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Old 07-21-2019, 05:05 AM   #191
WingedKagouti
 
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Default Re: So What IS ruined after an Apocalypse?

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Originally Posted by Johnny1A.2 View Post
Books about practical skills and subjects can be useful, but they tend to assume a lot, too. Furthermore, more practical technical skills hinge on the availability of a support network.
Studying purely from books is only relevant if no one with the skills in question survive in the local area.
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Old 07-21-2019, 11:05 AM   #192
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Default Re: So What IS ruined after an Apocalypse?

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Originally Posted by giant.robot View Post
Paper books will definitely survive. There's thousands of public libraries, book stores, and university libraries...basically everywhere. Not to mention people's personal collections.
How well will those books survive once the buildings are damaged and water gets in?
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Old 07-21-2019, 11:32 AM   #193
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Default Re: So What IS ruined after an Apocalypse?

There are food goods that are specifically designed for long shelf life. MRE type food stuffs have a lengthy reasonable shelf life of easily 10 years. I'm not aware of anything, at least food stuffs, that have a longer shelf life. However, that doesn't mean there aren't products out there with exceptionally long lifespans.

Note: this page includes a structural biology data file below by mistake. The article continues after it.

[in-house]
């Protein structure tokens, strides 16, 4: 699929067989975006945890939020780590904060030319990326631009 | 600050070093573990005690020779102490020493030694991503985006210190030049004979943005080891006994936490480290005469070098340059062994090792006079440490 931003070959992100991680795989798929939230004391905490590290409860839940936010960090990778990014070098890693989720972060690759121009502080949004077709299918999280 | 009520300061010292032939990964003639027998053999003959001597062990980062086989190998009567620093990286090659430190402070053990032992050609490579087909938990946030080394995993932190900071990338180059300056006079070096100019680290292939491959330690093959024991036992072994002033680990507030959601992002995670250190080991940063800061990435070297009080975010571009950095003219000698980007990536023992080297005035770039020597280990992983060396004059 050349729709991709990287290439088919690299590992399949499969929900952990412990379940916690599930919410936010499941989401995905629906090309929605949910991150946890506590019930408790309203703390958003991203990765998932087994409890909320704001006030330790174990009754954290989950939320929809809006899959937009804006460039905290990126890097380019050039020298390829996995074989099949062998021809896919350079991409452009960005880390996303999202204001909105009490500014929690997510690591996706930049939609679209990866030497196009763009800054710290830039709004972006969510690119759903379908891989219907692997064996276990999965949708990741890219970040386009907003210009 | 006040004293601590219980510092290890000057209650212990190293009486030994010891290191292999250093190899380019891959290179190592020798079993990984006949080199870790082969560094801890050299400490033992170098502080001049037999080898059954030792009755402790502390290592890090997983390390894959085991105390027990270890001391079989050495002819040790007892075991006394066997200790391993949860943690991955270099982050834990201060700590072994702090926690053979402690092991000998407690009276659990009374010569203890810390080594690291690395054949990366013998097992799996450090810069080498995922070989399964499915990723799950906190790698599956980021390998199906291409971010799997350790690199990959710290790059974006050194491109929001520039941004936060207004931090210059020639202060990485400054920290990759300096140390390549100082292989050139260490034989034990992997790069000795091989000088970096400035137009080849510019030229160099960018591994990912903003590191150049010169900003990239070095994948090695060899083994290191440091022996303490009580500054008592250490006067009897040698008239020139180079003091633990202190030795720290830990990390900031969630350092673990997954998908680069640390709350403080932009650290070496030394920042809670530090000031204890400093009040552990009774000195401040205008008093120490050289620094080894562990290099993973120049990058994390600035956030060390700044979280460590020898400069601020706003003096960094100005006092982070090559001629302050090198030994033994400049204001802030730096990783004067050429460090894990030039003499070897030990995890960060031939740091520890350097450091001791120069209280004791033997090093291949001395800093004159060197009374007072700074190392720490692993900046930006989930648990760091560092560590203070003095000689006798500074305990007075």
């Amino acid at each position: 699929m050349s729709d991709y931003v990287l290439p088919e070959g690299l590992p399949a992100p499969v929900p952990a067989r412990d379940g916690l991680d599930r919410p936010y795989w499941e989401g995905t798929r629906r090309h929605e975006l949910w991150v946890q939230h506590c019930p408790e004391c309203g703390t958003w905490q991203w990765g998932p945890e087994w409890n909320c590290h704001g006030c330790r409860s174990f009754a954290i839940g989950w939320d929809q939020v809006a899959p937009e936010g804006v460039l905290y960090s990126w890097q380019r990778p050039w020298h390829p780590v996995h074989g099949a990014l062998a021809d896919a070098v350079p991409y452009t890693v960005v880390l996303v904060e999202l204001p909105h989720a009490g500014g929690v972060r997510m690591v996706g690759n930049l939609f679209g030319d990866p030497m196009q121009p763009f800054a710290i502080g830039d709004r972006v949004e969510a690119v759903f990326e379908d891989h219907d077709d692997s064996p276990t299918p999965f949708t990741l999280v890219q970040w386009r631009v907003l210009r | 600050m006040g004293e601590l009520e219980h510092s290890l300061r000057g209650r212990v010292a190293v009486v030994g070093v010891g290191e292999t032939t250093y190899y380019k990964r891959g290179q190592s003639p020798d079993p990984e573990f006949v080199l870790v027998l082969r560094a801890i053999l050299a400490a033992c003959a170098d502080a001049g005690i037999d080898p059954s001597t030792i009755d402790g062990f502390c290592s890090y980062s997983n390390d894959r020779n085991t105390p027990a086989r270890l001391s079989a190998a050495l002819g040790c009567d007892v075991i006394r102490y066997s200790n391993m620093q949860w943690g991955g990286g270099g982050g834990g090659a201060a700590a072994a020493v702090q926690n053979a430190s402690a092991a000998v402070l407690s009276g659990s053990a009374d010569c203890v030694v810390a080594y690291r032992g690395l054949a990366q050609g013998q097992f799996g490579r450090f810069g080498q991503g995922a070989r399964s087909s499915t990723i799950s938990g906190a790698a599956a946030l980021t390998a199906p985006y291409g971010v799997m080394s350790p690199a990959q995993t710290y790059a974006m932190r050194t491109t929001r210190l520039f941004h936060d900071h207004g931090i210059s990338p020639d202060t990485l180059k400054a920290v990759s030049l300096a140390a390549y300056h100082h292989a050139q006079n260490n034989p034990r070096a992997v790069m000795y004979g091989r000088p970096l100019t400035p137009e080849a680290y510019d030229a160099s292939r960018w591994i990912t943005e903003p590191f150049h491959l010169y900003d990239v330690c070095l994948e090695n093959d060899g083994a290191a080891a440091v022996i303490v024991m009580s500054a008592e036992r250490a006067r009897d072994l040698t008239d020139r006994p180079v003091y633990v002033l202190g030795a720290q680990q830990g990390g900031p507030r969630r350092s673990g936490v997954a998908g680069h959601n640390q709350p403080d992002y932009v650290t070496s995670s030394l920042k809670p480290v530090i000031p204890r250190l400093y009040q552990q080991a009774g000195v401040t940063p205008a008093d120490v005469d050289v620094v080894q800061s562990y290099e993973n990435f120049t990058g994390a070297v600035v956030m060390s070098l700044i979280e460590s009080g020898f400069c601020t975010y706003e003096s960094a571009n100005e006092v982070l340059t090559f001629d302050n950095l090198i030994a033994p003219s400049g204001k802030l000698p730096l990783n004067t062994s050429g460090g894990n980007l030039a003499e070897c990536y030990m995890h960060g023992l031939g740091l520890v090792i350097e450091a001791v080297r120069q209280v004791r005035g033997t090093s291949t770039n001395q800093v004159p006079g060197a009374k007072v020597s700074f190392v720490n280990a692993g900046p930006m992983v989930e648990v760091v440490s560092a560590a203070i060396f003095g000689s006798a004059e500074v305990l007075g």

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Old 07-21-2019, 12:23 PM   #194
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Default Re: So What IS ruined after an Apocalypse?

Those are "best by" dates, not when they become inedible.
I've certainly safely eaten more than my share of canned foods years past their marked dates.
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Old 07-21-2019, 01:00 PM   #195
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Default Re: So What IS ruined after an Apocalypse?

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How well will those books survive once the buildings are damaged and water gets in?
Depends a lot on the books (archival quality paper is not the same as mass market) and the details of the soaking. Some things would almost certainly be wrecked, but over a period mere decades an awful lot would survive.
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Old 07-21-2019, 01:15 PM   #196
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Default Re: So What IS ruined after an Apocalypse?

On another end of the media spectrum is flash drives. Those suckers are remarkably resilient. Water, mud, trees, etc. prove no problem. Age doesn't bother them much at all; being solid state, they don't particularly degrade over time. There are many stories of them working after being zapped with electricity or having nails pounded through them.

The problems are compatibility and usefulness. So... is it USB 1? 2? 3? A little sun fading and it's impossible to tell. Is it mac formatted? Linux? Unknown! Even then, you need something that can read it. There was stuff upstream about computers. It would take some work, but cobbling something together could be done. And then... what do you have? A survivalist's downloaded how-to? somebody's term paper? 4 pics from a family vacation and lots of empty space? pirated episodes of GOT? a weird Linux install? You'd probably have to go through hundreds to get anything of use. And then it's still dubious. How many are in your house? I think I have 6 or 7. And none of them would be of any use. But there's no way to tell without plugging them in.
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Old 07-21-2019, 02:13 PM   #197
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Default Re: So What IS ruined after an Apocalypse?